Oleander

Can you grow Oleander bushes from their clipping stems, putting them in water? Will they root, and be able to be transplanted? I'm looking for a cheap way to add shrubbery.
TIA
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The answer is *yes* - some 30 years ago my father persuaded me to illegally import cuttings of oleander from Germany to the UK because he couldn't get them here (still haven't seen any oleander in the UK!) - they grew fantastically once rooted - just needed bringing in during the winter.

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I'm no gardner, so, just clip some stalks and put them in water for a bit?

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yes you can! I've done it many times. You take a slip and put it in water, and from the nodes the roots will come; make sure you have no leaves on the lower nodes. It'll take a few weeks for the roots to take. Be patient. Good luck.

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Ok, can I put a dozen or so in the same bucket? Would any thing aid (within the water) rooting, such as some diluted plant food?

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I've only ever rooted 3 or so at a time. I don't know if plant food helps or hinders. I don't think you need it. I just remembered that for some reason not all slips root. Also, depending on the zone you live in, they don't overwinter through frost. I always take mine in. So much for your hedge, maybe.

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I'm experimenting with the same thing. I put 6 cuttings in a jar of water with a little Miracle Grow and a little rooting compound. They all died. Guess I'll go back to the basics.
Bob S.
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snipped-for-privacy@hotmail.com (Bob S.) wrote:

Consider placing pussy willow stems in your water cut like pencils. Seems it helps rooting. I can't think of the source maybe some old Rodale press article.
William(Bill)
--
Zone 5 S Jersey USA Shade
There is atleast one word misspelled deliberately in the above post. ;))
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Another Willow ref
http://www.ibiblio.org/herbmed/archives/Best/1995/willow.html
--
Zone 5 S Jersey USA Shade
There is atleast one word misspelled deliberately in the above post. ;))
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"............. Ok, can I put a dozen or so in the same bucket? Would any thing aid (within the water) rooting, such as some diluted plant food? .........."
I have been wondering something along similar lines. I have been wondering if you added some of the crystals that you get to give cut flowers a longer life, as it also keeps the water sweet for several weeks. Wouldn't be as strong as a liquid fertilizer
--
David Hill
Abacus nurseries
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well dangety, dang dang! now y'all got me thinkin' about making some more Oleanders! I got too many OTHER 'babies' started now, but i do love that pink Ole and i guess i could use another on the northside. probably have better luck this fall. but think i'll try it tomorrow. Think i'll try some superthrive on the roots for one, some vinegar on another, rooting harmone on one and if can find some one with a willow, some willow on another. ...may not have any Oleander left though, if i do that many.. tomorrow i'll be thinking clearer and maybe forget the whole thing! <G> got too many plants started anyway.. thinking of setting some out in front with a for sale sign LOL!!!! on the fence....lee h....P.S. i think it fowls the water to put fertilizer in it. i seem to remember that the superthrive fowled the water,too, but was OK when starting a cutting in soil...???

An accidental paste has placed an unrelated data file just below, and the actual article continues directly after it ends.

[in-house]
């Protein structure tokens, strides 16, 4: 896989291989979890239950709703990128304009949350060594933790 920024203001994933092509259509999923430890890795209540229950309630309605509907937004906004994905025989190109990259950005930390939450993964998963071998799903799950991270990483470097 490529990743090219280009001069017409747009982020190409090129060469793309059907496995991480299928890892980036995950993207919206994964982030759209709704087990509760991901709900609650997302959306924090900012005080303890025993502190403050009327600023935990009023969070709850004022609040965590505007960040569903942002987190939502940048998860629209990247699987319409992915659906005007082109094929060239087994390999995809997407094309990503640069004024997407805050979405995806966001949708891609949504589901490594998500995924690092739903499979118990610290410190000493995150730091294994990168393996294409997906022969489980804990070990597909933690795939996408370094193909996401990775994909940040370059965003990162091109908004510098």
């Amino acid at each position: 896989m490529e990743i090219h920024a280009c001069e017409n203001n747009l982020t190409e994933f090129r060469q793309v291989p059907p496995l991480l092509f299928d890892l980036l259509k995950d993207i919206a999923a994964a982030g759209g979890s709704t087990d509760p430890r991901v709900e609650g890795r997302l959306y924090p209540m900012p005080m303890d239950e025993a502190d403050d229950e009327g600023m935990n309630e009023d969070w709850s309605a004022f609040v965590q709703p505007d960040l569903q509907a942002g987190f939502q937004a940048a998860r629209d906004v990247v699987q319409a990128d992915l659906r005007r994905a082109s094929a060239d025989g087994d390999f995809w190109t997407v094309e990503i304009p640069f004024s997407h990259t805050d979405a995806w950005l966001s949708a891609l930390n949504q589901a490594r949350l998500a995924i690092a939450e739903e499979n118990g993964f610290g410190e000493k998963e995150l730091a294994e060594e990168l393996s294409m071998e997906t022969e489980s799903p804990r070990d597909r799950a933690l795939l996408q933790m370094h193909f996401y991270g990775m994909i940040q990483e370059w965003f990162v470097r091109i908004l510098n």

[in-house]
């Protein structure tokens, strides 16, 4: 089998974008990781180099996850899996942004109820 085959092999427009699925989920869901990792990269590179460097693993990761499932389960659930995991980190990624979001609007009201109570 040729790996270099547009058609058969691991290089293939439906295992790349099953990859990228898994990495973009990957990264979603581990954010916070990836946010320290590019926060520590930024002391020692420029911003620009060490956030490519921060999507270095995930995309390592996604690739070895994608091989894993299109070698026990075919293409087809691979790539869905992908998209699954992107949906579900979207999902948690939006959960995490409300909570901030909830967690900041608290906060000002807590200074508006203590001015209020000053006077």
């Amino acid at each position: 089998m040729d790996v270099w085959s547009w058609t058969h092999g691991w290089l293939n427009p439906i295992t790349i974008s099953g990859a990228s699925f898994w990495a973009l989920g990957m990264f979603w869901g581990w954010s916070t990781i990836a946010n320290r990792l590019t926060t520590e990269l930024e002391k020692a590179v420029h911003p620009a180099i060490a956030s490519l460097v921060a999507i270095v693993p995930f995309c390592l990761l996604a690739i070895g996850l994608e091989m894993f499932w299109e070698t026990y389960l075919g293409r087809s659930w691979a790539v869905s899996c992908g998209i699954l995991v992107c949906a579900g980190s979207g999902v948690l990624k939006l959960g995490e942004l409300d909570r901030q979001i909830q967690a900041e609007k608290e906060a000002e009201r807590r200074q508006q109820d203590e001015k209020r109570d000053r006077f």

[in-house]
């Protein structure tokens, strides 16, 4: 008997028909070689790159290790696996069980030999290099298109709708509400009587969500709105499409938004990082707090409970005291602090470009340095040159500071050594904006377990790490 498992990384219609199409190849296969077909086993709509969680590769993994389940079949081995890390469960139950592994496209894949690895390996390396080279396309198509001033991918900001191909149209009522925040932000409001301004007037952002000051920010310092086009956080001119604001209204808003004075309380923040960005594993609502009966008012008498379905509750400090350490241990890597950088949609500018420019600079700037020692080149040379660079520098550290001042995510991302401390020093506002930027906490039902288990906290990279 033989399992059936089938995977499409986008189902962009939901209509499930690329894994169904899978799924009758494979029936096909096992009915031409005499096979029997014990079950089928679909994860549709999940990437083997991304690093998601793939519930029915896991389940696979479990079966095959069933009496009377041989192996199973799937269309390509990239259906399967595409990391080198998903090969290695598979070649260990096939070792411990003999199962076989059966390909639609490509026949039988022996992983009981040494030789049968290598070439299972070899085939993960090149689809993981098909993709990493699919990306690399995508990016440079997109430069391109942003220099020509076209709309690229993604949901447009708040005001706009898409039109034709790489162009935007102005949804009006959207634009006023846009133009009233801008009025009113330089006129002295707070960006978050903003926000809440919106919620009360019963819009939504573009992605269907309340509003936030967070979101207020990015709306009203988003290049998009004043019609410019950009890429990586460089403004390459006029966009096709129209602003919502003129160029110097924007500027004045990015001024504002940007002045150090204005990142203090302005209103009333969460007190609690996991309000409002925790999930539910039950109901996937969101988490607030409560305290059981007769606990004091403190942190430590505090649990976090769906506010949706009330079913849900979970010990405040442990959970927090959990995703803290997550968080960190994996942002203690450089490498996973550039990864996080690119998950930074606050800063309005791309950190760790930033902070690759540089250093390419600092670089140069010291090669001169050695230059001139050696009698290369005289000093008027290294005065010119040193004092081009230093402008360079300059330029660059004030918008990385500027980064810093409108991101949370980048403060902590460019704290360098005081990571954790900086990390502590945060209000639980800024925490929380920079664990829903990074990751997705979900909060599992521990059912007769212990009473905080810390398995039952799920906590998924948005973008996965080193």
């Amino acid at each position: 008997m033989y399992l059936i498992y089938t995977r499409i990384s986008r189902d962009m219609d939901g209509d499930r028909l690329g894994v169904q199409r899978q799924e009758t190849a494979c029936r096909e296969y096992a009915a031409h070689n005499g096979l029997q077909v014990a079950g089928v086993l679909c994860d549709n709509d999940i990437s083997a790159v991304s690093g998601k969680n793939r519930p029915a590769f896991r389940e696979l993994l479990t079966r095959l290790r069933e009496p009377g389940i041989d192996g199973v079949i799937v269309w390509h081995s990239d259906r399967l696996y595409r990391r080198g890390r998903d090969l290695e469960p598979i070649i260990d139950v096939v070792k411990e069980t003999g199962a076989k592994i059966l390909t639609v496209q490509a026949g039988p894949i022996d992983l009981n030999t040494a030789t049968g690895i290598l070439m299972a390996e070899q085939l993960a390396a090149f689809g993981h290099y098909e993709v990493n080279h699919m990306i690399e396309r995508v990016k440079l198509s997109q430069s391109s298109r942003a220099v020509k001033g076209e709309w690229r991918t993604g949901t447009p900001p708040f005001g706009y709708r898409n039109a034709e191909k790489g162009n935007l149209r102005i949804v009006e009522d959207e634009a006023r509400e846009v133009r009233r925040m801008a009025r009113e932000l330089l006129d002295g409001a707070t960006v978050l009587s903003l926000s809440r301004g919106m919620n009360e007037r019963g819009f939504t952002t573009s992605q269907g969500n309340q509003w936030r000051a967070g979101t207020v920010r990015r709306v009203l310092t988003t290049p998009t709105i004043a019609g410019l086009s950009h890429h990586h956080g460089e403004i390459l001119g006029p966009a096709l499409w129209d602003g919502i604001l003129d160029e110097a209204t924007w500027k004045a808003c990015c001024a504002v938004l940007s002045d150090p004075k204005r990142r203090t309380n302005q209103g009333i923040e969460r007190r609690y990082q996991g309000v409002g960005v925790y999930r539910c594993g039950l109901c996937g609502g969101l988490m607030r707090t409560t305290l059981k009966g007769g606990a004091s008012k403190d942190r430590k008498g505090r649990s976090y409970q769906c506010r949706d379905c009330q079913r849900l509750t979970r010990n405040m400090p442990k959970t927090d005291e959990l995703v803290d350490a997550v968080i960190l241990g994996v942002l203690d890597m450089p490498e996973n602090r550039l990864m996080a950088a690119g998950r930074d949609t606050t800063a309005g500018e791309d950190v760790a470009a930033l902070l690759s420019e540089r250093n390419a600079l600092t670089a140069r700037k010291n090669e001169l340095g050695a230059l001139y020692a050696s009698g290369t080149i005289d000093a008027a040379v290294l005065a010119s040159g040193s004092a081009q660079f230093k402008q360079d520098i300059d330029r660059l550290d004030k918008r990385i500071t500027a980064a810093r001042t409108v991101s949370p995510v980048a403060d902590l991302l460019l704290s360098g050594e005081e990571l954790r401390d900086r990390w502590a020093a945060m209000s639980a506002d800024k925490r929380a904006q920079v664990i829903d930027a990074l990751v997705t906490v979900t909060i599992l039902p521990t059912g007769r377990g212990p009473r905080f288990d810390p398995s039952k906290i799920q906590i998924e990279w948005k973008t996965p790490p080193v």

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I just cut about 12 stalks, and put them in water.
We'll see what happens.

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I have a hard time believing you can just sink them in water and expect them to thrive. Why not just poke them in potting soil and maybe ( and maybe not) tent them for a while?
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it usually works if done at the right time of year. In Feb of i think about 1984 (zone 7) my neighbor cut his althea back severly and i took a dozen or so of the whips, removed the lower leaves and stuck them in a bucket with about 4 inches of water, left them in the solarium in a shaded area, added water when needed and nearly everyone of them sprouted. was able to have a nice line of them on the north property line. This was when i had the lake place. My neighbor was a fine gardner and very wise and i learned a lot from him. I can't remember if I tipped them or not. lee h
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if you think about how thick the stalks really are, it does take a while for roots to develop. If you take a slip from an impatients, it only takes a week, but the slip is much thinner and lighter. I would renew the water every now and then. I would also wait until you have a good and healthy root system before you plant.

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Simpledog wrote:

Adding nutrients before roots are established promotes rot. Use just plain water.
Better, root the cuttings in a mix of peat moss and sand. (See my <http://www.rossde.com/garden/garden_potting_mix.html , but omitall nutrients.) Potting up cuttings rooted in water often injures the roots.
--

David E. Ross
<http://www.rossde.com/
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